Q. Is an accepted offer on a house binding in the state of NY
A: Your real estate agent told you correctly. There is no contract for the sale of real estate in the state of New York unless and until the seller signs the contract, and in addition, the signed contract must actually be delivered back to the purchaser or to the purchaser’s lawyer.
Q. How would creating a lifetime revocable trust allow me to avoid probate?
A: No probate is required for trust-owned/trust-titled assets. The trustee is responsible for distributing those assets in accordance with the terms of the trust, without separate court permission, without separate waivers or consents from any third parties, and without additional separate authority needing to be granted to the trustee. But the main point is, the mere creation of such a trust accomplishes nothing by itself. Once the trust is created, all the individuals’s assets must be transferred into the trust or otherwise retitled in the trust. An unfunded trust is not worth the paper it is printed on.
Q. I was just married and we would like to have me added to deed of property. How do I go about doing this?
A: Your wife creates a new quitclaim deed with her as the party of the first part and both of you as party of the second part. You have to determine what form of join ownership you want to have, with or without right of survivorship.
Q. ADD PEOPLE TO HOUSE DEED
A: Usually this is fairly simple via a quitclaim deed from the current owners to all of the people whom you want to be on the deed. There could potentially be some mortgage issue if there is a current lender. But this should not be a complicated transaction.
Q. Can a buyer back out or ask for more money after an offer has been accepted?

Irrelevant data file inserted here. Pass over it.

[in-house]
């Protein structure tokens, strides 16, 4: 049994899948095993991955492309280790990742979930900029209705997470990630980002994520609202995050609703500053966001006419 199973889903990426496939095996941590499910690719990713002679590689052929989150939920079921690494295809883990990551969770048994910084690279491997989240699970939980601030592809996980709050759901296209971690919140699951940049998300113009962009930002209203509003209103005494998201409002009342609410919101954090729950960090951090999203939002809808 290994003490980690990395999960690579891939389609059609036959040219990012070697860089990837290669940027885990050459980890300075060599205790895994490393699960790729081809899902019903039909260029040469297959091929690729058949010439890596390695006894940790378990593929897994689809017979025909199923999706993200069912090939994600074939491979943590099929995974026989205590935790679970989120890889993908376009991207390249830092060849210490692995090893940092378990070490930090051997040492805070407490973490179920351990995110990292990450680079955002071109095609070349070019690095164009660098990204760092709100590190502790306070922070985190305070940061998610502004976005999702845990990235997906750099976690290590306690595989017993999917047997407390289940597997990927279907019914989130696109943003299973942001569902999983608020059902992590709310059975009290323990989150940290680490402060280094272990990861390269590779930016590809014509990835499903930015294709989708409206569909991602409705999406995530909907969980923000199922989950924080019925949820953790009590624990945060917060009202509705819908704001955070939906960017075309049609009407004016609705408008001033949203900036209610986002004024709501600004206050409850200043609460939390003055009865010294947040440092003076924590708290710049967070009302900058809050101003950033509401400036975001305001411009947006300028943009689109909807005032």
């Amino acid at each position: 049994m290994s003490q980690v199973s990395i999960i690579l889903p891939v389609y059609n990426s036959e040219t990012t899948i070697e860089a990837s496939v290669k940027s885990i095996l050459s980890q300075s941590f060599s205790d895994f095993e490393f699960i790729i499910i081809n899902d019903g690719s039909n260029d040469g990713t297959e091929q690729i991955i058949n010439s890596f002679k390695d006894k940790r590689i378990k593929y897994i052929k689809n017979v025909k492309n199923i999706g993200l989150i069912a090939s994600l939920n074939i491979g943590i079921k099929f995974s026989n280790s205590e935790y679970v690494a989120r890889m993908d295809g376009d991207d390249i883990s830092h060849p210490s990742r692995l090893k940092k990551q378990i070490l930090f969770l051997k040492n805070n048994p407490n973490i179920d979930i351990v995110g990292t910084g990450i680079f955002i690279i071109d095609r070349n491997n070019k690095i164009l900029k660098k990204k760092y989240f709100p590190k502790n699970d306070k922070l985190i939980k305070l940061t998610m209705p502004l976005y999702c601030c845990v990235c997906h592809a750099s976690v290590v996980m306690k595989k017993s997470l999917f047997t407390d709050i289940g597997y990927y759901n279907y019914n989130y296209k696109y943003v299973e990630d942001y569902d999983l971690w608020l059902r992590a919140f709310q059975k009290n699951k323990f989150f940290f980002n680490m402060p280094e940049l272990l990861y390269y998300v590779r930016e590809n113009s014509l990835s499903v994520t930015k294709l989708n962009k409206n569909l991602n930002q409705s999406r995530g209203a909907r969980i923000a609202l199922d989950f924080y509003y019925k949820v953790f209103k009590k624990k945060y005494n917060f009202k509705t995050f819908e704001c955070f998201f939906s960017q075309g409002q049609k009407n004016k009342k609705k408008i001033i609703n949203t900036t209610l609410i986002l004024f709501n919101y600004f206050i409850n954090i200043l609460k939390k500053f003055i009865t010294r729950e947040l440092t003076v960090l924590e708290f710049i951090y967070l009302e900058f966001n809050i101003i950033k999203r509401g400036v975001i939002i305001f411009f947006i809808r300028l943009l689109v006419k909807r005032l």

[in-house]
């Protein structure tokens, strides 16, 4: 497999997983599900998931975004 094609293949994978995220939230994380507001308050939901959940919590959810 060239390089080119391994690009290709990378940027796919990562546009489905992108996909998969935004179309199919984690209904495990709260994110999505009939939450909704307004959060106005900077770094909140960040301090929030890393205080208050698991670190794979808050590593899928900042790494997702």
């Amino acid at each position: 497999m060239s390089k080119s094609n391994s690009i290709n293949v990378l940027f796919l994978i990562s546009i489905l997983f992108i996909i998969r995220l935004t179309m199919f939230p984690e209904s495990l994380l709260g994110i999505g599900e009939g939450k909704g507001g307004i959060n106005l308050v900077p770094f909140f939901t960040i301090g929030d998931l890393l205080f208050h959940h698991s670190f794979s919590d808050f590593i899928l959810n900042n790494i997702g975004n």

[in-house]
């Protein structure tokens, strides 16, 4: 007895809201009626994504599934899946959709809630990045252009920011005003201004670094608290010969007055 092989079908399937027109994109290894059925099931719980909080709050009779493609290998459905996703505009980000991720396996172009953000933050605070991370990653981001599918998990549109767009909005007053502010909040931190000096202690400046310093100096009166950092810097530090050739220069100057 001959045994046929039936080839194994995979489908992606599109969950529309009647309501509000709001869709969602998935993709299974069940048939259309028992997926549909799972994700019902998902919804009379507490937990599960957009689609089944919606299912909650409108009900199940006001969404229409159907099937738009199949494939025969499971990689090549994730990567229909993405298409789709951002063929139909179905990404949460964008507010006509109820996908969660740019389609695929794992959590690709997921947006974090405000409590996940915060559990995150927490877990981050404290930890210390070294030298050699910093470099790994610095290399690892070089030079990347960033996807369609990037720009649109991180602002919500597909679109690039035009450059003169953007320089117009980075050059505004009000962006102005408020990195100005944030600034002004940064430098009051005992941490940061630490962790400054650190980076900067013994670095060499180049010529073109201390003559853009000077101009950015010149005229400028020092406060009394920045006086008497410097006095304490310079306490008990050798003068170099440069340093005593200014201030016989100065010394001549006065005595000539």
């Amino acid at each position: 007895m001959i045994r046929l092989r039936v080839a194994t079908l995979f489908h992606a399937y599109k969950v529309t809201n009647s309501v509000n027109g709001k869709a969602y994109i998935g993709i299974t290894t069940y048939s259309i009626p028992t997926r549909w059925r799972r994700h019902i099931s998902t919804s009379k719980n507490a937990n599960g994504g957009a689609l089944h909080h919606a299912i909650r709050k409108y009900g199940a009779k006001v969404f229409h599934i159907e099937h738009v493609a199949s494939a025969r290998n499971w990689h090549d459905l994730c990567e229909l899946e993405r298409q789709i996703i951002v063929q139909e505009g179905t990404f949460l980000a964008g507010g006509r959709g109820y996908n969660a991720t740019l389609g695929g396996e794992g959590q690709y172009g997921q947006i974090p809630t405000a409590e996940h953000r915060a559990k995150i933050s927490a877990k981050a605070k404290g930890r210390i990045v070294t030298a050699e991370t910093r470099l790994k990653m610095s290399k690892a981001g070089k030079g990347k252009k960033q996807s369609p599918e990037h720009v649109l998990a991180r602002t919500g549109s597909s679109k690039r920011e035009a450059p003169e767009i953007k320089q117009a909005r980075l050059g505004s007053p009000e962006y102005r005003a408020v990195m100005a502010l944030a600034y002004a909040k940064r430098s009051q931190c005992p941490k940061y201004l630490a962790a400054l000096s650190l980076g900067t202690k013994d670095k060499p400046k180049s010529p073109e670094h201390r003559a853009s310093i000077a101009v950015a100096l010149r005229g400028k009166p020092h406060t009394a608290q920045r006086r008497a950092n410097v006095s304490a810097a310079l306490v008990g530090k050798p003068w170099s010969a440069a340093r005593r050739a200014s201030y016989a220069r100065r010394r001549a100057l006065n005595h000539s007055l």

A: First of all, I believe you are asking if a Seller can back out and ask for more, not a buyer. Not sure why you had more than one inspection and spent money on a title search in advance of having a signed contract. The bottom line is, there is no firm binding deal until there is a signed contract. If you delayed signing the contract, then you took on the risk that the Seller might decide not to sell to you after all, or might ask for money to proceed with the deal. You have no recourse in my view. Now you will have to wait and see if the Seller really has the will to pull the deal from you (and a backup offer), or whether he/she will relent after all.
Q. Can a landlord retroactively ask for more rent? They've cashed my checks for 13 months, but there's no lease.
A: There is no legal basis for you to have to pay back rent above what you paid and what was accepted for all that time. However, without a lease, you can be evicted on 30-days’ notice.
Q. How long do sellers have to close on a house? It is already 30 days past the one or about date, I the buyer am ready
A: The conventional wisdom is that the “on or about” closing date affords both parties a “float” of up to 30 days. In fact, there is no established law that specifies the 30 days. It could be less, depending upon the circumstances. In your case, more than 30 days has elapsed. You are well within your right to declare “time of the essence” by having your attorney write a letter. And theoretically you could recover damages for all costs and losses past the stated time of the essence date. It all sounds good but as a practical matter, it is hard to recover anything meaningful. The seller is in a much stronger position in a time of the essence case because he is holding your contract deposit.
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Westchester Office
270 North Avenue
8th Floor
New Rochelle, NY 10801
USA
Telephone: (914) 355-5900